Supervisors: John Parkinson
Registered in: Department of Molecular Genetics (entered GBB program in July 2009)
Description of Research Project
The Apicomplexa is a large phylum of unicellular eukaryotes, from which a number of medically relevant parasites are members. More specifically, species from the genuses Plasmodium, Toxoplasma, and Cryptosporidium are the etiological agents of the most common diseases caused by apicomplexans which are malaria, toxoplasmosis, and cryptosporidiosis, respectively. Currently, there is a lack of effective vaccines or treatments against many apicomplexans, and the increasing prevalence of drug resistant strains has stressed the urgency to develop novel drug therapies.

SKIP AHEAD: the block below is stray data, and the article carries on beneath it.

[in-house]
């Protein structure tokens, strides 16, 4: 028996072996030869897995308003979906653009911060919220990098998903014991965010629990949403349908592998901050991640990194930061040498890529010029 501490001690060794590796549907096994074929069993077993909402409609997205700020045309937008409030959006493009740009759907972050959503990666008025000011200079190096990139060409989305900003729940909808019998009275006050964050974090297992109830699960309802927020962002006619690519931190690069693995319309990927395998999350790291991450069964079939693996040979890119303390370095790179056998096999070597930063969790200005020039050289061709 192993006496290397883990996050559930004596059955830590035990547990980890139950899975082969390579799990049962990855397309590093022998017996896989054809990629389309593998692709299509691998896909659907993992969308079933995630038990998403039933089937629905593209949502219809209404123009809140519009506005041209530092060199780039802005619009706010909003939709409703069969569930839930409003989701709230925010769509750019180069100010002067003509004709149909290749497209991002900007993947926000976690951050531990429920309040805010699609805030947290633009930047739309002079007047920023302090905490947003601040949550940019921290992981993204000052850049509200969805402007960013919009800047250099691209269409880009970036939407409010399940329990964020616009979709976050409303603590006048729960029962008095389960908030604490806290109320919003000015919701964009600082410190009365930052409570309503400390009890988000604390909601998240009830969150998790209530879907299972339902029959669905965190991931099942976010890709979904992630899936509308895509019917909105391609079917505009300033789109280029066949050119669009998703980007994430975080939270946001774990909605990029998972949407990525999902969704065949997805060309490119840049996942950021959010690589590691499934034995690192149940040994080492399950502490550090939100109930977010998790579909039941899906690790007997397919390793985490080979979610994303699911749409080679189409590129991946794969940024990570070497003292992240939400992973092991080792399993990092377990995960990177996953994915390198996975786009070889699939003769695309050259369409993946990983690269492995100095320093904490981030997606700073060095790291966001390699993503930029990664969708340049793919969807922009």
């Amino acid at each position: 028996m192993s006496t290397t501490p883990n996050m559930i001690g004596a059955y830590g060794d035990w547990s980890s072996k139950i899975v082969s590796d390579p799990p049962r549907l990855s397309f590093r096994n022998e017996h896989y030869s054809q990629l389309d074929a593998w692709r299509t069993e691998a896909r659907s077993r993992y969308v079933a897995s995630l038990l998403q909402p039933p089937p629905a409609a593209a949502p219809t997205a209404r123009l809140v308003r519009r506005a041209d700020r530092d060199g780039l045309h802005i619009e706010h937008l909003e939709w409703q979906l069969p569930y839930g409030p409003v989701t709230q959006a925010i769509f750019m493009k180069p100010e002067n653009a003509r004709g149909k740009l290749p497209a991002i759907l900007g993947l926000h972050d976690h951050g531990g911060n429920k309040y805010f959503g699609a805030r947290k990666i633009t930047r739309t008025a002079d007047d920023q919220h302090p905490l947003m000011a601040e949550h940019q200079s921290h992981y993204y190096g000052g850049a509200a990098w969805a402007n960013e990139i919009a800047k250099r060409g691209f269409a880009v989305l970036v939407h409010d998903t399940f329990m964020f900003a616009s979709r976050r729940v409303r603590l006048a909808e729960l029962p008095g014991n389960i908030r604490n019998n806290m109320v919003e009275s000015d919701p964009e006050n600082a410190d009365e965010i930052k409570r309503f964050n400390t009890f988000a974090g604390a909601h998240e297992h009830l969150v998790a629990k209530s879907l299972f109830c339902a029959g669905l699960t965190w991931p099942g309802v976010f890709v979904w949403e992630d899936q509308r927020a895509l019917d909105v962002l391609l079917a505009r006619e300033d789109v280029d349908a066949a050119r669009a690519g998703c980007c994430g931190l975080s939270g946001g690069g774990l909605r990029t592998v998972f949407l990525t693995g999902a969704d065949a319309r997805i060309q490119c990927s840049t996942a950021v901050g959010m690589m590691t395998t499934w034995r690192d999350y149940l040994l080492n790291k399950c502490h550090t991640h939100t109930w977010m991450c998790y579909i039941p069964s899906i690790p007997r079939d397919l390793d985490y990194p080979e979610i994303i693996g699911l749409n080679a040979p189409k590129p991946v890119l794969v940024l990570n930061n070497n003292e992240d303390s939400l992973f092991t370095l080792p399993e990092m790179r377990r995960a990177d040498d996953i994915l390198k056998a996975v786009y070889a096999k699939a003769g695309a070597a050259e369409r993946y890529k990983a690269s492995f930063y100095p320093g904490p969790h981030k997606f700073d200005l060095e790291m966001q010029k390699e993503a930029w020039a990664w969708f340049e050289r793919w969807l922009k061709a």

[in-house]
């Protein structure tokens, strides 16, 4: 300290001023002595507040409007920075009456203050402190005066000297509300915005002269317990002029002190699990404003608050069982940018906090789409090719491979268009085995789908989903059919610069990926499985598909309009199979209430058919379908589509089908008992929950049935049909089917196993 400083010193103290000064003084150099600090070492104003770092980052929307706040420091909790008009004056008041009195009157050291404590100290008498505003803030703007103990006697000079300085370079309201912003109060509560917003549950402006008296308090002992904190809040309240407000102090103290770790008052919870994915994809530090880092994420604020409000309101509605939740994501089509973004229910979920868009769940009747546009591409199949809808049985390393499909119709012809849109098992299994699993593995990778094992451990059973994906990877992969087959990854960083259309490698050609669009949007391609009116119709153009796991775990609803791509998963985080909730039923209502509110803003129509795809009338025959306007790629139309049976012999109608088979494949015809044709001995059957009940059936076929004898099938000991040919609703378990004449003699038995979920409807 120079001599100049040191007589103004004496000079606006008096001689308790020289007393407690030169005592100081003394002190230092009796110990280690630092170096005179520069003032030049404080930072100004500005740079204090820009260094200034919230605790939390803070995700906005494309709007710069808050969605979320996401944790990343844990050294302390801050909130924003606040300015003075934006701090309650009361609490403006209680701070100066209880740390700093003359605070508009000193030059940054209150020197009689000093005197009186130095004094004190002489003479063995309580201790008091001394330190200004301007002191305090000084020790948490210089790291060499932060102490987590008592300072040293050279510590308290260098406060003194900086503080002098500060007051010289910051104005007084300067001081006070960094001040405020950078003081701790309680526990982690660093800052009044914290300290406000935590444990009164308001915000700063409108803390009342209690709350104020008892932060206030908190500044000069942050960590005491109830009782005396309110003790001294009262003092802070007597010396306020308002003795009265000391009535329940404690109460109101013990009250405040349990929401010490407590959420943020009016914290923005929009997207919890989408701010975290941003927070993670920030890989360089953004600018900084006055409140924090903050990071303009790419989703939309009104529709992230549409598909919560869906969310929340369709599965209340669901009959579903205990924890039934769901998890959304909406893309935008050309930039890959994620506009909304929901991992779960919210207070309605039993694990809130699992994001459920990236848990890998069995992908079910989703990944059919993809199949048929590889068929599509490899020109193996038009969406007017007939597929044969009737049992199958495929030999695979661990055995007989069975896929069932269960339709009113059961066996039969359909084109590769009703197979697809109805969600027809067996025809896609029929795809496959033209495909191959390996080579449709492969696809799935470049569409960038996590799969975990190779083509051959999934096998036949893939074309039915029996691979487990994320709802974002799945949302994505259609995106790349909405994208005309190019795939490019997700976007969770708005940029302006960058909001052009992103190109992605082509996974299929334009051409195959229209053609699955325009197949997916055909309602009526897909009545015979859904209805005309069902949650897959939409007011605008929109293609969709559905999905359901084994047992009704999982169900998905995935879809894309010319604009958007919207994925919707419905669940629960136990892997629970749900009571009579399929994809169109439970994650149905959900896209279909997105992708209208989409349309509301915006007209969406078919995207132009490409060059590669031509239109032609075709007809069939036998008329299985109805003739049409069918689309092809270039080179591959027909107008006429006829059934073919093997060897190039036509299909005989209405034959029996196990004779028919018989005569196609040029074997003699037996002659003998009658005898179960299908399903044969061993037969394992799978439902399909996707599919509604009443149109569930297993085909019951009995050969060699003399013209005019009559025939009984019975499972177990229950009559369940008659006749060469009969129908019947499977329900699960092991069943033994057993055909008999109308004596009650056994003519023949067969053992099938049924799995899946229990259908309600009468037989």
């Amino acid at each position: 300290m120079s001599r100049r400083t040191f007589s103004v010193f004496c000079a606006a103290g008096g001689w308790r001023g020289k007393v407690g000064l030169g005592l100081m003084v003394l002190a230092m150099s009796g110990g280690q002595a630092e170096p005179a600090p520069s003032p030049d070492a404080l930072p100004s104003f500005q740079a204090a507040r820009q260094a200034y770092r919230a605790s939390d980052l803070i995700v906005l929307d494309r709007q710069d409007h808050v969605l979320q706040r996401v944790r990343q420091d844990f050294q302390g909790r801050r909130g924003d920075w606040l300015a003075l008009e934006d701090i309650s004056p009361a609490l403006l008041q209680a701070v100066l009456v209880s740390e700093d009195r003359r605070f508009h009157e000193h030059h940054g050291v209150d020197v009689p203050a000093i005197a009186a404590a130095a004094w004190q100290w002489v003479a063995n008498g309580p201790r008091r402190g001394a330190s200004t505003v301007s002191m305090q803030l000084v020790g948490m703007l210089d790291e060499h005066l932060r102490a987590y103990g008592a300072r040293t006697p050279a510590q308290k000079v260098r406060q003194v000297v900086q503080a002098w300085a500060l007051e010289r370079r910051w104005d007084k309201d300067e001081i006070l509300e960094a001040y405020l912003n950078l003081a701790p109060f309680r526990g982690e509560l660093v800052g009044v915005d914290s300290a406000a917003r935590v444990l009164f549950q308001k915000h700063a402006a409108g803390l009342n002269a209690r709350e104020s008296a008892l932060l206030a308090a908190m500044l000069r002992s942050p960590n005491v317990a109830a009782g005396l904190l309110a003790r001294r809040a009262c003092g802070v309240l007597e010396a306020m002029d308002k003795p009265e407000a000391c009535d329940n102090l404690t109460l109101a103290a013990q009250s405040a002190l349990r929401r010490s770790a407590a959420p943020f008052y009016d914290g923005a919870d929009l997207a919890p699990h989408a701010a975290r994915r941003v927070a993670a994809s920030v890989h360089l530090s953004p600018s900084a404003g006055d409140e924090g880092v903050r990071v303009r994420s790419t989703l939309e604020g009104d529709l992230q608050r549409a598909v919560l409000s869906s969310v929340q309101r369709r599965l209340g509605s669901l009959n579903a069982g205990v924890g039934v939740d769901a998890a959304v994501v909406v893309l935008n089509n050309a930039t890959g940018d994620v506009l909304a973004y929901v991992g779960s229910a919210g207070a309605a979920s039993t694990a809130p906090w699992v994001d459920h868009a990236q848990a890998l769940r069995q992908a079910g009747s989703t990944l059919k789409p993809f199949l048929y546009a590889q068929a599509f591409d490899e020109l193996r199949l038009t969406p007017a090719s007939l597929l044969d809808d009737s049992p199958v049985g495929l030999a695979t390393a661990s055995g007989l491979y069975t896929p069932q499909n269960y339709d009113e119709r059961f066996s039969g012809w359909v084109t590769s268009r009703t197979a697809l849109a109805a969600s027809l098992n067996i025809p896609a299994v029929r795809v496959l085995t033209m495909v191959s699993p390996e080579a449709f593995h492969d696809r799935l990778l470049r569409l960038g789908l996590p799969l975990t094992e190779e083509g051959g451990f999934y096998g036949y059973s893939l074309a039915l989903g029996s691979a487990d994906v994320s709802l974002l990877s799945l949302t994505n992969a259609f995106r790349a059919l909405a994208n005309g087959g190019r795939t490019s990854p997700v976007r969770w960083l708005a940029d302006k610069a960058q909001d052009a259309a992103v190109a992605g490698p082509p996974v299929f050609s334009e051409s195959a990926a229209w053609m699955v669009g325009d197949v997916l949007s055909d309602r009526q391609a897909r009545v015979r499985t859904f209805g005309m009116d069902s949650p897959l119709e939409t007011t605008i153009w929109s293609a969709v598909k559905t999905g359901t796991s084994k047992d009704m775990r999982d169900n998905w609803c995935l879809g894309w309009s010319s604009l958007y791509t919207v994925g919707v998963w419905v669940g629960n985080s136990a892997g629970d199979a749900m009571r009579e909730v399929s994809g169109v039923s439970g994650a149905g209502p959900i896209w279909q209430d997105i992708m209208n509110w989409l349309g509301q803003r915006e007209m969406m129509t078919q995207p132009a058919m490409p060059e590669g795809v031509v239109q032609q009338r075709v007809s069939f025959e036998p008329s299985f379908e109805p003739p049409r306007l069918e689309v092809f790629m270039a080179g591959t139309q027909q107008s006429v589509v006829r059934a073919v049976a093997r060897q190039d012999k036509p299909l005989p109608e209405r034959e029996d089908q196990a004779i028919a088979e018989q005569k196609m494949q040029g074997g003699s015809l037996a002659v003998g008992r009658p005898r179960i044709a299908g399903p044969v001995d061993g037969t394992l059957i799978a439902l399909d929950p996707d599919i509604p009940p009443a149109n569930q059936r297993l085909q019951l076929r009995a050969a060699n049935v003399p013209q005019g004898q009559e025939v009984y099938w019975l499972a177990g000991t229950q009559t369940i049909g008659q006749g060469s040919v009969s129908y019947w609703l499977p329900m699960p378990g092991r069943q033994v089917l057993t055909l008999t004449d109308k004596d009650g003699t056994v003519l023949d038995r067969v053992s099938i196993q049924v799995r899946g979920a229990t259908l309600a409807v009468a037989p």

To meet these global health care challenges, several international consortia have generated vast amounts of sequence data, offering opportunities to gain insight into apicomplexans through in silico analyses. Information from the genome sequences combined with proteome, transcriptome, and other high-throughput datasets are being exploited to better understand apicomplexan biology. Our current knowledge on apicomplexan metabolism has revealed a number of pathways specific to the phylum, but for which many enzymes have not yet been elucidated. Due to selection pressures associated with surviving in an obligate host, these enzymes are either absent from the parasite, or present in the parasite and have evolved to be highly divergent from the host organism. To answer key questions concerning the evolution and conservation of apicomplexan parasites, I aim to apply comparative network analyses to identify parasite-specific enzymes that are critical for survival and up-regulated during stages of parasite growth and infection. These represent adaptations of the parasite to persist in the host and are important targets for therapeutic intervention.